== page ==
Toni Nadal: “I’m no sexist. Men’s and women’s tennis are different sports”

Rafa Nadal’s coach stands by objections to hiring of Spain’s first female Davis Cup captain

Toni Nadal during a match.
Toni Nadal during a match.CORDON

Toni Nadal, uncle and coach of Spanish tennis star Rafa Nadal, is sticking by critical comments he made on Monday about the appointment of Gala León as Spain’s new Davis Cup captain.

In an interview today with the Cadena SER radio network he said he stood by his view that the 40-year-old former female professional – the first woman to occupy the role – was not the right choice to replace Carlos Moyà as leader of the men’s team following its shock loss to Brazil and subsequent relegation earlier this month. “I don’t regret what I said,” he confirmed. “I said nothing offensive about Gala nor about women. I limited myself to saying that I was surprised by the decision.”

Gala León.

According to the world number two’s coach, the issue is purely technical and has nothing to do with gender. “I limited myself to saying that it was a problem and I still think that. In no way am I sexist. You could brand me old-fashioned in seeing problems about having to share a dressing room with a woman, but to go from there to talking about sexism… Would I be OK with peeing in front of a woman? No way. That in any case might be old-fashioned.”

There are certain barriers, Nadal said. “A woman is just as capable as a man, but men’s and women’s tennis are different sports,” he said. “I know nothing about the hours and training systems for women’s tennis. I don’t even know who the best players are. I doubt Gala León knows the [men’s] world number 40. I’m sure [former Spanish player Sergi] Bruguera, who trains [Richard] Gasquet, knows him,” he argued.

A lot of time is spent in locker rooms without many clothes; that’d be weird  with a woman”

Nadal used the example of former French player Amélie Mauresmo, who now coaches Britain’s Andy Murray, to support his views. “If in a few years’ time, she is still on the men’s circuit and they appoint her Davis Cup captain, then I think that would be fine. She has had an absolutely brilliant career,” he said. “For me there is a clear objective reason. If you look back over the last Davis Cup captains, they have all been ex-players. There are players of great merit, such as Sergi Bruguera and Juan Carlos Ferrero, who seem better options than Gala León to me. If León then turns out to be a great captain? Then great.”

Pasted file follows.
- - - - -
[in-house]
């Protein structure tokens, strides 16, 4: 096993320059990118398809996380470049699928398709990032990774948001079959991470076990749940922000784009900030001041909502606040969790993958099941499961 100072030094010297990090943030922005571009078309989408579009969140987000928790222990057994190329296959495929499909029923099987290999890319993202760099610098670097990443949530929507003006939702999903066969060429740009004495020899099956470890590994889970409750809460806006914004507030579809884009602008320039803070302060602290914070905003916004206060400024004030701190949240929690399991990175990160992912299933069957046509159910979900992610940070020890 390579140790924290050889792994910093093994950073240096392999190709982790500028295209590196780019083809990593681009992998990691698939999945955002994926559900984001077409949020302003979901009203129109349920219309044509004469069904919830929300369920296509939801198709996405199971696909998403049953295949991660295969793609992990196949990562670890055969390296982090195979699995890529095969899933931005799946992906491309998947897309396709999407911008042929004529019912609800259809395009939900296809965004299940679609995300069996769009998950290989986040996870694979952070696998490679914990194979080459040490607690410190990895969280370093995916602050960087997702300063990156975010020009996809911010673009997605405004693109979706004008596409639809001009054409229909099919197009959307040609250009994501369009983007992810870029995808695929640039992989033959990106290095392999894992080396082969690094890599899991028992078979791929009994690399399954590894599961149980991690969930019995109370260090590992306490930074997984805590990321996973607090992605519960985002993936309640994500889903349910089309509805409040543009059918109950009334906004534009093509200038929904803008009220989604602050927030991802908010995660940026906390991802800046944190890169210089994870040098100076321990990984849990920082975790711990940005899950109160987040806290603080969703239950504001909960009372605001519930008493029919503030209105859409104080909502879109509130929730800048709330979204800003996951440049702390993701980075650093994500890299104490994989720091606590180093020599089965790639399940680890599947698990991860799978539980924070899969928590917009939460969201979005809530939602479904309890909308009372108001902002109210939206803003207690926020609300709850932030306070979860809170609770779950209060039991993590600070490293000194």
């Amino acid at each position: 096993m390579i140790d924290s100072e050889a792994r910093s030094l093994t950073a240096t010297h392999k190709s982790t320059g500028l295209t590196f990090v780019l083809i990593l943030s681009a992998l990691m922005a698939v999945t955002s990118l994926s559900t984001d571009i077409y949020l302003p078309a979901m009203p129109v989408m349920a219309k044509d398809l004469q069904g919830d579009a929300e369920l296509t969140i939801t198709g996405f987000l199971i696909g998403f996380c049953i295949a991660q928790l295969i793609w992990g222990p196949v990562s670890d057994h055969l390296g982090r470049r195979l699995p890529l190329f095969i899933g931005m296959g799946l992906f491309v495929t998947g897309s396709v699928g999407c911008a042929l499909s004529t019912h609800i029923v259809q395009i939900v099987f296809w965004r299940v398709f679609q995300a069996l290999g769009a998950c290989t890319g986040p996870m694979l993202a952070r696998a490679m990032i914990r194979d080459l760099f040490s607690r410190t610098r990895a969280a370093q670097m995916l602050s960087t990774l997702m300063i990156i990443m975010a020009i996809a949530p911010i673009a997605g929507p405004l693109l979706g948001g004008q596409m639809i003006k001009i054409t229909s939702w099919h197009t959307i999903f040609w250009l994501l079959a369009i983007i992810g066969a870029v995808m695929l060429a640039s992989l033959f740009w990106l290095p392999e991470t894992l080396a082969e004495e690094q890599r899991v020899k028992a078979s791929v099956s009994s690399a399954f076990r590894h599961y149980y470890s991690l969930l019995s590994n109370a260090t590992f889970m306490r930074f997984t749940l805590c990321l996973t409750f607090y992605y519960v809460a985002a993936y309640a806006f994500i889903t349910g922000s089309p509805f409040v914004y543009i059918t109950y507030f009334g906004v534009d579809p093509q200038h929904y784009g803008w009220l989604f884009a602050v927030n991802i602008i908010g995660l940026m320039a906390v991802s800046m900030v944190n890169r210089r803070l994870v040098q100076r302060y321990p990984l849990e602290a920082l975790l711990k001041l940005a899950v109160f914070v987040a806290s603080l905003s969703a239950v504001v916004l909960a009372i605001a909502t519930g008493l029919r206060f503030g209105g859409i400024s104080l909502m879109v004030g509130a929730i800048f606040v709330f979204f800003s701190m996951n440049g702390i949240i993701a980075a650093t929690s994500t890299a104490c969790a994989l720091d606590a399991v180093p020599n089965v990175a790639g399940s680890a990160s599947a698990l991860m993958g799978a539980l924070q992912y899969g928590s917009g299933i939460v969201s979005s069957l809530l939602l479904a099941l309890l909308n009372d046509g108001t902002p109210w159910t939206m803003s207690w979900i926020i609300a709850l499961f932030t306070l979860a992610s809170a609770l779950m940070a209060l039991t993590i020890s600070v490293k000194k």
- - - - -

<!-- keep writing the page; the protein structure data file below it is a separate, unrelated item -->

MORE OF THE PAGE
Asked if he might one day accept an offer to lead the Federation Cup team, the female equivalent of the Davis Cup, Nadal rejected the idea. “I don’t think I would be capable. I wouldn’t accept it because I don’t think that I would be the right person. There are people with a lot more prestige in the world of tennis than me, much more prepared than me. I know nothing about women’s tennis. I know Sharapova or the top four, but not the number 20.”

Nadal went on to underline his nephew’s commitment to Spain’s Davis Cup team and tried to downplay his previous day’s protests over León’s appointment. “I can’t stop being surprised for several reasons,” he told RNE state radio on Monday. “She isn’t a person we know on the men’s circuit, which is an added difficulty for her […]. I believe she doesn’t know the players, at least Rafael; and there is a logistical difficulty that is difficult to solve, because in the Davis Cup a lot of time is spent in locker rooms without much clothing and with a woman it would always be weird.

I don’t think the fact she is a woman affects anything” Tennis player Marc López

“Logic tells me that it would have been more normal for Juan Carlos Ferrero, or an ex-player to be captain,” he continued. “I like things to be as simple as possible and I think it is easier for the captain to be a man.”

Members of Spain’s Davis Cup squad have also expressed their surprise at the appointment. “I’ve never worked with a female coach or captain before,” said Marc Granollers. “I know that the captains that we have had are players with great careers, great successes, who knew the men’s circuit perfectly, all the players … and that this will be a bit different.”

“To take charge of the team now, when it has gone down, is difficult,” said Fernando Verdasco. “I don’t want to go against her, but as long as it can be, the captain ought to be a man. [But] I have no doubt she could do a great job and bring the team back up.”

“I don’t think the fact she is a woman affects anything,” argued Marc López. “The players have to accept it, to be united, to play, win and go up to the World Group.

“There are several rooms … it’s not essential that she is there where you’re having a shower,” he added. “It will be a bit different, but I don’t think whether she can or can’t be there all the time will influence the development of her work.”

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